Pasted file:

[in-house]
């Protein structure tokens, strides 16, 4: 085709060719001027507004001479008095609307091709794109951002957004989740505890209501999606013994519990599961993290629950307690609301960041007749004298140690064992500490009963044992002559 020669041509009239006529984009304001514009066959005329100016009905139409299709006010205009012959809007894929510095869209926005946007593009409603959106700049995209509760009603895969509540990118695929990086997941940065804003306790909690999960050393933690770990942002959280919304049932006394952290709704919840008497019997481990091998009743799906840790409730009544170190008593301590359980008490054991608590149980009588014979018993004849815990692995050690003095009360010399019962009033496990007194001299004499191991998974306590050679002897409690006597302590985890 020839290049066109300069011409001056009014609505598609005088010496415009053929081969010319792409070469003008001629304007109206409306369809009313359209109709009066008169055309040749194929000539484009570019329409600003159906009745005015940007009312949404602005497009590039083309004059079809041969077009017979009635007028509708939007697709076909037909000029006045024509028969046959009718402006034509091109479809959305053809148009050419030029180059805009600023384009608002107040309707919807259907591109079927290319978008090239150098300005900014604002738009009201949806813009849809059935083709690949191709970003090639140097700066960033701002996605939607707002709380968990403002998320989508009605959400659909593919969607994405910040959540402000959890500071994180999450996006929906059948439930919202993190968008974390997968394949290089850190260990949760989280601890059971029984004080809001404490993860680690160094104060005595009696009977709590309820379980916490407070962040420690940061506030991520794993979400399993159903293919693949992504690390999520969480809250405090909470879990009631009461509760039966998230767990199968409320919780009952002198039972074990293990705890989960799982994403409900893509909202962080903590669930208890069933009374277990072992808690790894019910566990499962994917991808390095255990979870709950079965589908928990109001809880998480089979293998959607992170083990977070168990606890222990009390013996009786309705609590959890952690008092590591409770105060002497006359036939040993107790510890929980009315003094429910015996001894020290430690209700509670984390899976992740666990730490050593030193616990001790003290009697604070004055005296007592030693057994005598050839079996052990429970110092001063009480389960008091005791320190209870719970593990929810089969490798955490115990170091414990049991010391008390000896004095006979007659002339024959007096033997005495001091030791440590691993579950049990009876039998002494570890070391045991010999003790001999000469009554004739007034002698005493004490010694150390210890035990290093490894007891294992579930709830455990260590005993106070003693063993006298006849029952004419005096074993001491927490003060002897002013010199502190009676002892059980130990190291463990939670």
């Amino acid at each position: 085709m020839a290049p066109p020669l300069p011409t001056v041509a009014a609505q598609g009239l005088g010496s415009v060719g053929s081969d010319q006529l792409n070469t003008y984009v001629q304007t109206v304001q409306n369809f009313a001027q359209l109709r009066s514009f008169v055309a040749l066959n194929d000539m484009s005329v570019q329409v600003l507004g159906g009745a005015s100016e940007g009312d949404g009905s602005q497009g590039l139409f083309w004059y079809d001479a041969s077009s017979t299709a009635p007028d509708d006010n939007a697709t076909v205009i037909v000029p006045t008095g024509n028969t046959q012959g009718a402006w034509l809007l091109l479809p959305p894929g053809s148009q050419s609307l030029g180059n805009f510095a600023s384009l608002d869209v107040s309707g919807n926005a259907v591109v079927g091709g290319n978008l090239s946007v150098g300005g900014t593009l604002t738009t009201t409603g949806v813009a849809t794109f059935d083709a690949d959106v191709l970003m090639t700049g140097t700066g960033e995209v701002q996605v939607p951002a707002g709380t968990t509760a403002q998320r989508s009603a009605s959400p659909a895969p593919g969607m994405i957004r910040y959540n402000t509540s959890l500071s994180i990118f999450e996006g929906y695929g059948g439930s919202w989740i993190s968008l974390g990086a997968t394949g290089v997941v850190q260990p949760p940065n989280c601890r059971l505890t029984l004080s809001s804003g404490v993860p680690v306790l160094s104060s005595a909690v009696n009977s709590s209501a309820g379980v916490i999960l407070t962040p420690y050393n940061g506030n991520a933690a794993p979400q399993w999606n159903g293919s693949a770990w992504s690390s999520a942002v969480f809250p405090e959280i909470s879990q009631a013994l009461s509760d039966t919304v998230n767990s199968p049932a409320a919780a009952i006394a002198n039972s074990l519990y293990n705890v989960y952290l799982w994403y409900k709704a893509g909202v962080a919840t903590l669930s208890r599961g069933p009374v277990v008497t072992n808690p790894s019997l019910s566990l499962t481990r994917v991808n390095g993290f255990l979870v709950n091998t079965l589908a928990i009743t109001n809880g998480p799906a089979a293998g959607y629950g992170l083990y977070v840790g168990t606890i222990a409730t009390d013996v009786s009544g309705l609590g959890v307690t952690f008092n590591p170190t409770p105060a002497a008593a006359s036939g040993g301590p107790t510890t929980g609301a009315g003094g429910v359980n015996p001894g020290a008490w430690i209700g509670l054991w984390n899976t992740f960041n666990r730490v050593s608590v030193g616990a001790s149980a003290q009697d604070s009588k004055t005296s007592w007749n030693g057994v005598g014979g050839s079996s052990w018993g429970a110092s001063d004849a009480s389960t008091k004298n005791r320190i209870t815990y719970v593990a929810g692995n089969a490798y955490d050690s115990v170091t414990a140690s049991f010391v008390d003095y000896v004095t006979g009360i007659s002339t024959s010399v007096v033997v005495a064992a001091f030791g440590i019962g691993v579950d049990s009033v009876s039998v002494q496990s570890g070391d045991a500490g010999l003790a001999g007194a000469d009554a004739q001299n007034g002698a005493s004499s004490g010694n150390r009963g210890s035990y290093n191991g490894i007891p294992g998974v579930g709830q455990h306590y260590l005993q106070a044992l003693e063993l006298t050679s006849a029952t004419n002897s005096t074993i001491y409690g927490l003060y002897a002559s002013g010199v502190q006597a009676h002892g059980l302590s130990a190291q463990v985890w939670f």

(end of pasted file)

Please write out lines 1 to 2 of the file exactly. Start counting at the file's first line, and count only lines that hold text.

[in-house]
């Protein structure tokens, strides 16, 4: 085709060719001027507004001479008095609307091709794109951002957004989740505890209501999606013994519990599961993290629950307690609301960041007749004298140690064992500490009963044992002559 020669041509009239006529984009304001514009066959005329100016009905139409299709006010205009012959809007894929510095869209926005946007593009409603959106700049995209509760009603895969509540990118695929990086997941940065804003306790909690999960050393933690770990942002959280919304049932006394952290709704919840008497019997481990091998009743799906840790409730009544170190008593301590359980008490054991608590149980009588014979018993004849815990692995050690003095009360010399019962009033496990007194001299004499191991998974306590050679002897409690006597302590985890 020839290049066109300069011409001056009014609505598609005088010496415009053929081969010319792409070469003008001629304007109206409306369809009313359209109709009066008169055309040749194929000539484009570019329409600003159906009745005015940007009312949404602005497009590039083309004059079809041969077009017979009635007028509708939007697709076909037909000029006045024509028969046959009718402006034509091109479809959305053809148009050419030029180059805009600023384009608002107040309707919807259907591109079927290319978008090239150098300005900014604002738009009201949806813009849809059935083709690949191709970003090639140097700066960033701002996605939607707002709380968990403002998320989508009605959400659909593919969607994405910040959540402000959890500071994180999450996006929906059948439930919202993190968008974390997968394949290089850190260990949760989280601890059971029984004080809001404490993860680690160094104060005595009696009977709590309820379980916490407070962040420690940061506030991520794993979400399993159903293919693949992504690390999520969480809250405090909470879990009631009461509760039966998230767990199968409320919780009952002198039972074990293990705890989960799982994403409900893509909202962080903590669930208890069933009374277990072992808690790894019910566990499962994917991808390095255990979870709950079965589908928990109001809880998480089979293998959607992170083990977070168990606890222990009390013996009786309705609590959890952690008092590591409770105060002497006359036939040993107790510890929980009315003094429910015996001894020290430690209700509670984390899976992740666990730490050593030193616990001790003290009697604070004055005296007592030693057994005598050839079996052990429970110092001063009480389960008091005791320190209870719970593990929810089969490798955490115990170091414990049991010391008390000896004095006979007659002339024959007096033997005495001091030791440590691993579950049990009876039998002494570890070391045991010999003790001999000469009554004739007034002698005493004490010694150390210890035990290093490894007891294992579930709830455990260590005993106070003693063993006298006849029952004419005096074993001491927490003060002897002013010199502190009676002892059980130990190291463990939670």